A couple of days ago, Dylan and I released our list of 2018-19 Fantasy Hockey Sleepers. Drafting the right players in the mid-to-late rounds can go a long way towards winning a Fantasy Championship, but picking the wrong players in the early-to-mid rounds can absolutely destroy your chances.
We have complied a list of our 2018-19 Fantasy Hockey Busts; players who are being drafted too early for our liking. We used FantasyPros Average Draft Positions (ADP), which combines the ADP’s from ESPN, Yahoo and CBS.
Last year it was Max Pacioretty and Braden Holtby (to name a few) but who will it be this season?
Claude Giroux — Flyers — C/LW
ADP: 22.3 | DFO Rank: 26
One-year removed from a 14-goal, 58-point season, Giroux became one of the biggest steals in Fantasy Hockey last year. His bounce-back year was so massive, Giroux goes from steal to bust. The 11-year veteran set new career-highs in goals (34), assists (68) and points (102) but there are a lot of red flags to suggest he won’t repeat those numbers.
Prior to last season Giroux had a career 10.6% shooting percentage but that spiked to 17.6 percent—tied for sixth highest among players with at least 150 shots. Giroux also carried the sixth highest on-ice shooting percentage (12.0) and neither of those rates are going to be sustainable in 2018-19.
Giroux spent 90.3 percent of his 5v5 ice-time with Sean Couturier—who had the highest On-Ice SH% (13) in the NHL—the duo carried a strong 55.14 CorsiFor% and averaged 26.72 scoring chances per 60. While both of those rates are strong, their conversion rate on those scoring chances are almost guaranteed to drop, which will hurt Giroux’s goal and assist totals.
Evander Kane — Sharks — LW
ADP: 60.0 | DFO Rank: 107
Kane was acquired by the Sharks at the trade deadline last year and played extremely well down the stretch. The 27-year-old winger spent 84.3 percent of his 5v5 ice-time with Joe Pavelski and they averaged a robust 36.08 scoring chances for per 60. This year Pavelski will shift back to the wing with Joe Thornton returning from a knee injury. Kane will play the left-side and Thornton will be a big upgrade over players like Joonas Donskoi and Melker Karlsson, who were their primary right-wingers last year.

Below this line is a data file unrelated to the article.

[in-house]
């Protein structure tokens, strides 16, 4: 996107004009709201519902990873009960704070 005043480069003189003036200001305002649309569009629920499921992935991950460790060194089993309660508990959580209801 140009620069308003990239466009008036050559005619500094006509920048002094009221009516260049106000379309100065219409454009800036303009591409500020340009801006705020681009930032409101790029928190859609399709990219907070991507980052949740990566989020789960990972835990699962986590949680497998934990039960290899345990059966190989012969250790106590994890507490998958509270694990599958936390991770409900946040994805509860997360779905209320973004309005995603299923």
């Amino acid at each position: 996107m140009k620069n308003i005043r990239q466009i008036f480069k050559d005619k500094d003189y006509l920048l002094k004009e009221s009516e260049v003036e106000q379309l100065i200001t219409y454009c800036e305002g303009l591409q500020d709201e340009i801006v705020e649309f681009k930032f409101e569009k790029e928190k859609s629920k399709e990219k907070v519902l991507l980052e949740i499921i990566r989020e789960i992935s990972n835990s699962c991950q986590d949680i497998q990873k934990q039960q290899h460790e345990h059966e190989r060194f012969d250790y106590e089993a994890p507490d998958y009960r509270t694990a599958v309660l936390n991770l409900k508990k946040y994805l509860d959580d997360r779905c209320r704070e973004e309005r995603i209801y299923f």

All of that sounds great, right? But how many times have we expected big things from Kane only for him to disappoint? Is this the best situation he’s ever been in? Probably. But Kane has missed 97 games over the last five years, so there are durability concerns. I think Kane is going to have a strong year, but there are better and safer options in the top-60 than Kane. Fantasy owners are seeing his 43-goal, 24-assist per 82-game pace during his time with the Sharks last season and thinking he’ll re-create that over a full season this year. However, if you apply his career 9.1 shooting percentage to 300 shots, Kane still only scores 27 goals. He will score in the high 20’s with 25-to-30 assists, but his upside is somewhat limited for a player going in the fifth-round.
Patric Hornqvist — Penguins — RW
ADP: 88.3 | DFO Rank: 174
Hornqvist is a solid power-forward in a great situation in Pittsburgh. Last year he played over 80 percent of his 5v5 ice-time with either Sidney Crosby or Evgeni Malkin, yet had just 14 goals and 13 assists at even-strength. Hornqvist has consistently done damage on the power-play, ranking 10th in the NHL in PPG (40) over the last four seasons. However, he’s in the same situation that he’s been in for four years and he’s only averaged 24 goals and 25 assists in those seasons. He is a consistent source of 20-plus goals and 20-plus assists but his upside is clearly limited. A 25-25 player is great in the later rounds, but the seventh/eighth round is far too early for the oft-injured winger.
Carey Price — Canadiens — G
ADP: 88.7 | DFO Rank: 92